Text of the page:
Tiger tiger needs to eat about 50 deer

        Tiger is an
iconic species and tiger conservation has become a topic of interest and issue
all over the world. Their dwindling numbers have triggered the Government  authorities to take action and come up with
steps to ensure they do not meet the fate of the numerous other flora and fauna
which have been wiped of the face of this planet.

There has been an alarmingly drastic fall in the number of
tigers since the turn of the 20th century. This free fall in the
tiger population can be attributed to numerous causes. Lack of health
management of wildlife is one of the prime causes in the dwindling population .
Diseases like ‘Feline Panleucopania'(highly contagious and can be fatal), tuberculosis,
sarcosystis,etc. have led to the decimation of many animals including tigers. recent
studies by various conservation societies have attributed diseases like ‘canine
distemper virus’ as a potential driver in pushing the tigers towards extinction.
lack of research in this aspect and its impact on tiger population have never
been studied which is likely to lead to more loss of tigers.

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Studies regarding Loss of habitat and prey depletion have
revealed that it is one of the major causes of pushing tigers towards
extinction. A tiger needs to eat about 50 deer sized animals or 6600 pounds of
living prey every year . but due to prey depletion, tiger population has
decreased.

Interpol has valued illegal wildlife trade at $32 billion in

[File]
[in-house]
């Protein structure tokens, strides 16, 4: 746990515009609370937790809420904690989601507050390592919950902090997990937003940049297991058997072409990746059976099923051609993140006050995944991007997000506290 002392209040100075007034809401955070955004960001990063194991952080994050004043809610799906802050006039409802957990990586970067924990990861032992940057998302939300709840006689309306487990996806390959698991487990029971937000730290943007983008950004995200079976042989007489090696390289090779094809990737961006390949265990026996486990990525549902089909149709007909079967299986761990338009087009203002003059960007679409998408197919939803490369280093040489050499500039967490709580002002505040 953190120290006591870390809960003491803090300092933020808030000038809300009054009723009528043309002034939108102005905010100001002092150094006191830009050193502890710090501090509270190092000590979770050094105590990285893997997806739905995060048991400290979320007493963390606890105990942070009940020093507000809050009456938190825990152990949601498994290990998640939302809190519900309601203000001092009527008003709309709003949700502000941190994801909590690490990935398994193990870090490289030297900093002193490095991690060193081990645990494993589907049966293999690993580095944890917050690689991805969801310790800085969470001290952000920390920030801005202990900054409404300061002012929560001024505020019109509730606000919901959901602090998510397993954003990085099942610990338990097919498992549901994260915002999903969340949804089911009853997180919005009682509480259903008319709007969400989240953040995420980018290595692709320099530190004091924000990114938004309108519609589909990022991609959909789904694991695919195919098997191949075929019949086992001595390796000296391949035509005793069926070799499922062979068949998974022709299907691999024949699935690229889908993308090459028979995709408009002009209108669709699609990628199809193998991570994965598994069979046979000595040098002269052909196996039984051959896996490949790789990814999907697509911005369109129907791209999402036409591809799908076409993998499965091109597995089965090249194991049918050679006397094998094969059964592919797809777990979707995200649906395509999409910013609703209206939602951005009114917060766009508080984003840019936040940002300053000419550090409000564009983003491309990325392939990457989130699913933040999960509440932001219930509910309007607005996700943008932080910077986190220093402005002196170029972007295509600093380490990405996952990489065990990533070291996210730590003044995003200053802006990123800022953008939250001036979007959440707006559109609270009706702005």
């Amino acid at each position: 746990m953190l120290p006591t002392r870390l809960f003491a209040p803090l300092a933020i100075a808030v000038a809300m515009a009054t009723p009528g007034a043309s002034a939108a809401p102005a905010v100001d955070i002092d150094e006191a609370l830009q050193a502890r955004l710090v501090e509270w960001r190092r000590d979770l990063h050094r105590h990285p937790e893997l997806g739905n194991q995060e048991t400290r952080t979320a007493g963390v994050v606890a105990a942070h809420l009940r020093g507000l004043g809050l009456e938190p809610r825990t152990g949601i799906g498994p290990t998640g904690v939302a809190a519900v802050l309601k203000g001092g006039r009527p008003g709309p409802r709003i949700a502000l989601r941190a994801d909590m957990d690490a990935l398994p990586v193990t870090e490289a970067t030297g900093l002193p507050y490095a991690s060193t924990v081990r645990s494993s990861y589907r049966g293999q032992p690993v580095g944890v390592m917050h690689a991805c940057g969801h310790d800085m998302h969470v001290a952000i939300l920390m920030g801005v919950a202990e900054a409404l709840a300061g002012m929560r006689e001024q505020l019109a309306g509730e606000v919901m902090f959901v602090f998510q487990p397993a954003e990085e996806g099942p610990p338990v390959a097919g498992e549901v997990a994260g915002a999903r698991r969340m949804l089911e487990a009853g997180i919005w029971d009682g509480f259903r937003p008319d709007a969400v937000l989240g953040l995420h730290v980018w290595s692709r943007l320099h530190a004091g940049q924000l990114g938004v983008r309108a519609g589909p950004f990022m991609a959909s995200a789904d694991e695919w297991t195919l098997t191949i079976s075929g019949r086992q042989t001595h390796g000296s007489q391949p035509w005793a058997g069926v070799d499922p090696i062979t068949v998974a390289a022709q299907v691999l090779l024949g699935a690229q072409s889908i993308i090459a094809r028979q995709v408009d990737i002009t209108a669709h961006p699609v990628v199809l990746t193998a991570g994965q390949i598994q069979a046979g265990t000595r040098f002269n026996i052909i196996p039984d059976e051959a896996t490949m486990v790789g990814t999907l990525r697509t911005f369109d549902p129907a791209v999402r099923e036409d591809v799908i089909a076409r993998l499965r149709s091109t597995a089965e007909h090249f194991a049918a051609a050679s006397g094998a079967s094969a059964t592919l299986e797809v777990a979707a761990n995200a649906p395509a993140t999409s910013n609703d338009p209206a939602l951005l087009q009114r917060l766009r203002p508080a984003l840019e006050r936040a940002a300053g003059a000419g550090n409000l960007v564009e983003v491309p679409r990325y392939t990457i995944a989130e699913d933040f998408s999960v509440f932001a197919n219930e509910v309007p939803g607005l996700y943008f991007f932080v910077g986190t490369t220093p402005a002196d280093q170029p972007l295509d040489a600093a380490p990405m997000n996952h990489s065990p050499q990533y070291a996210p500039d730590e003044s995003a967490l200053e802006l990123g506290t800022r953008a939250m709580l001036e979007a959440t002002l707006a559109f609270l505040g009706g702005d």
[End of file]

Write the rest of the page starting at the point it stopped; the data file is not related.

2011. Studies reveal tigers were killed for mere Rs. 5000  and sold in the international market for
hefty sum of $50000 by smugglers. Studies by various wildlife units reveal that
the areas in the fringes of the park are easy target for poachers which has
also contributed to the falling tiger numbers. Traditional remedies and folk
remedies are one of the reasons for poaching and illegal trade of tigers.

The tiger being at the top of the food chain, endangerment
of it can lead to disruption in the food chain.  This disruption has far reaching and long
lasting effects on biodiversity which impacts local communities, habitats and
other species which are a part of the same ecosystem. Tiger extinction causes
an imbalance in the food chain as it leads to increase in the herbivore population
thus affecting the flora. Tigers are a main source of attraction for tourism,
so their dwindling numbers will affect the revenue from tourism. There are many
species which will be affected by the extinction of tigers and theses species
are already struggling for their survival.

The tiger is a famous species, and tiger protection is engaged
with endaevours to keep the creature from getting noticeably wiped out and
safeguarding its common natural surroundings.

 

Project Tiger is a tiger preservation program launched in 1973
by the Government of India amid Prime Minister Indira Gandhi’s tenure. The project
aims at guaranteeing a reasonable populace of Bengal tigers in their natural
environment and furthermore shield them from elimination, and safeguarding
territories of organic significance over the tiger’s dispersion in the nation. The
project’s task force envisioned these tiger reserves as rearing cores, from
which surplus creatures would relocate to neighbouring woods.

The National
Tiger Conservation Authority (NTCA) is a statutory body of the Ministry, with
an all-encompassing supervisory/coordination role, performing capacities as
gave in the Wildlife (Protection) Act, 1972.

National Tiger Conservation Authority (NTCA) principles are
as follows:

Ø 
Providing
statutory authority to Project Tiger so that compliance of its directives
become legal.

 

Ø 
Fostering
accountability of Center-State in management of Tiger Reserves, by providing a
basis for MoU with States within our federal structure.

 

Ø 
Providing
for an oversight by Parliament.

 

Ø 
Addressing
livelihood interests of local people in areas surrounding Tiger Reserves.